Are they going to be laughing about Ireland economy collapsing and Eurozone going in to recession if there's no deal? That's a bit insensitive don't you think?
What market?

You know you're in a weak negotiating position, when your stance is "we'll bring you down too" and not "this is what we can contribute and positively bring to the party".


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PostPosted: Tue Feb 12, 2019 12:01 pm 
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The Sun God wrote:
The Irish economy won't collapse. Anything else you need clarification on ?


I'm glad you can say with such confidence. I'm sure you think UK economy will though and UK will be in dark ages, like the rest of the EU fanboy club.
What about the Eurozone? Are you confident there won't be a recession?


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PostPosted: Tue Feb 12, 2019 12:01 pm 
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TranceNRG wrote:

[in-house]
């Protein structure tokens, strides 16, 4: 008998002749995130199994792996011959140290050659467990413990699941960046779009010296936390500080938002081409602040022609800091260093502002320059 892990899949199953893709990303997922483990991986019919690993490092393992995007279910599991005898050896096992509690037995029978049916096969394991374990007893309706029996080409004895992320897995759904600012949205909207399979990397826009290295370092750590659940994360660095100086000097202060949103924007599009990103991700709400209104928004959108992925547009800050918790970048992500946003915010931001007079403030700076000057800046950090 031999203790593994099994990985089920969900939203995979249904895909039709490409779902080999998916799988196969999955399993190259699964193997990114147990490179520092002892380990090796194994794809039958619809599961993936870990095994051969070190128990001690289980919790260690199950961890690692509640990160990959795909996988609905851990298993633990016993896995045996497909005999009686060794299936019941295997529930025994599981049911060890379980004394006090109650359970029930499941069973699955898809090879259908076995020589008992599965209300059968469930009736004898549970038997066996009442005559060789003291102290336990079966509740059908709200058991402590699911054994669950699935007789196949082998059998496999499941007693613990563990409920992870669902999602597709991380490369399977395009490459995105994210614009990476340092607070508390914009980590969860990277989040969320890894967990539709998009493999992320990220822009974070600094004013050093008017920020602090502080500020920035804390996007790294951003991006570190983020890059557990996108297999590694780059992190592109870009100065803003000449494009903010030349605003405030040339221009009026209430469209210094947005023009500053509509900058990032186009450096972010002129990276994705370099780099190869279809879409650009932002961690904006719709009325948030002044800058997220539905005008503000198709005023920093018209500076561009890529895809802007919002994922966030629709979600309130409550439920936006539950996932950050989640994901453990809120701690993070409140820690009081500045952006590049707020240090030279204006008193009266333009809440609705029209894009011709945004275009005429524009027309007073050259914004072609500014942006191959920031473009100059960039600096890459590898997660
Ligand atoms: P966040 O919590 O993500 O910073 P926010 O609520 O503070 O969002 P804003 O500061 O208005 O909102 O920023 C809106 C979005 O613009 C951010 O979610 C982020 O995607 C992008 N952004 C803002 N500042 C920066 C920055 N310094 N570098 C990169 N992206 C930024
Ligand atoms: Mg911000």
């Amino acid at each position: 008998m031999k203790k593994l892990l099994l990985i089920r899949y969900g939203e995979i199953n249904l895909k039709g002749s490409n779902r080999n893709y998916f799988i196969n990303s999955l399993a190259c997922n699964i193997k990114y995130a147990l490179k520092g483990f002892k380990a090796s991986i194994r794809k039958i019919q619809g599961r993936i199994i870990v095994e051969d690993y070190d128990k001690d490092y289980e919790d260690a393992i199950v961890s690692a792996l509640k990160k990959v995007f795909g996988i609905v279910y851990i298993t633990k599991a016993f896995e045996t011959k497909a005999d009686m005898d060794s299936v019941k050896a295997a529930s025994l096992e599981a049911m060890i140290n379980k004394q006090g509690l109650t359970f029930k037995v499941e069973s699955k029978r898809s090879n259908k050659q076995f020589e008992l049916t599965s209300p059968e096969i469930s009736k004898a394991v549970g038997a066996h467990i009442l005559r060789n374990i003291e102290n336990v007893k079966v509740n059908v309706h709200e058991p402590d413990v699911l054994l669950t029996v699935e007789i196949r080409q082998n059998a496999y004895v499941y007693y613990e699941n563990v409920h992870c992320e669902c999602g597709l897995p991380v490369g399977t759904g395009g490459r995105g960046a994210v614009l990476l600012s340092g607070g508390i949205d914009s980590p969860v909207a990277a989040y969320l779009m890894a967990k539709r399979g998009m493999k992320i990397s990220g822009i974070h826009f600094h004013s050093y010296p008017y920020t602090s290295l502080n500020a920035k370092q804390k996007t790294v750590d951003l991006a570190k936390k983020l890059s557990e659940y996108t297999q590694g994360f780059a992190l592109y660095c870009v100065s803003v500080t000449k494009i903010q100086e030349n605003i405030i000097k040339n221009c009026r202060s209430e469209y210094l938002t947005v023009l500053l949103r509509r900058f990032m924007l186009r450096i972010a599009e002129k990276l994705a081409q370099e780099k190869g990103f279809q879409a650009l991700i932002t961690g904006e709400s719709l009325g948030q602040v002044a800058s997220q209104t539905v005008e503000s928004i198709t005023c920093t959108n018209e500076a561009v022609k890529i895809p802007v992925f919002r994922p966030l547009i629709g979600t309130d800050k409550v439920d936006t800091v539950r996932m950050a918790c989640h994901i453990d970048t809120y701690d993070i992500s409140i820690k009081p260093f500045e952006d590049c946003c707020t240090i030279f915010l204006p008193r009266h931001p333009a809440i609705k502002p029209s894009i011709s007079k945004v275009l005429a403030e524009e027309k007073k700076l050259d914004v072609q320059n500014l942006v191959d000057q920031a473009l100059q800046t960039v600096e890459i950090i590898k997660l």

Leffe wrote:
Petej wrote:
ManInTheBar wrote:
SamShark wrote:
I find it quite staggering that MPs are going to kick the can again.

If they are shit-scared of doing something different, rather than just expressing dissatisfaction at the options on the table, why not just admit they have nothing, and vote for May's deal and get it over with.

It's mind-blowingly stupid to just wait a while longer - do more damage to business confidence and spend more money on no deal prep - if they know deep down that all they will do is vote for it at the last minute when it's that versus no deal.

They are a shameful bunch collectively.


All sorts of analysts are going to have fun with this in years to come:
Political studies: why an MP can't vote for an option they will then have to defend to their electorate; why Parties cannot forsake stated positions for fear of their voters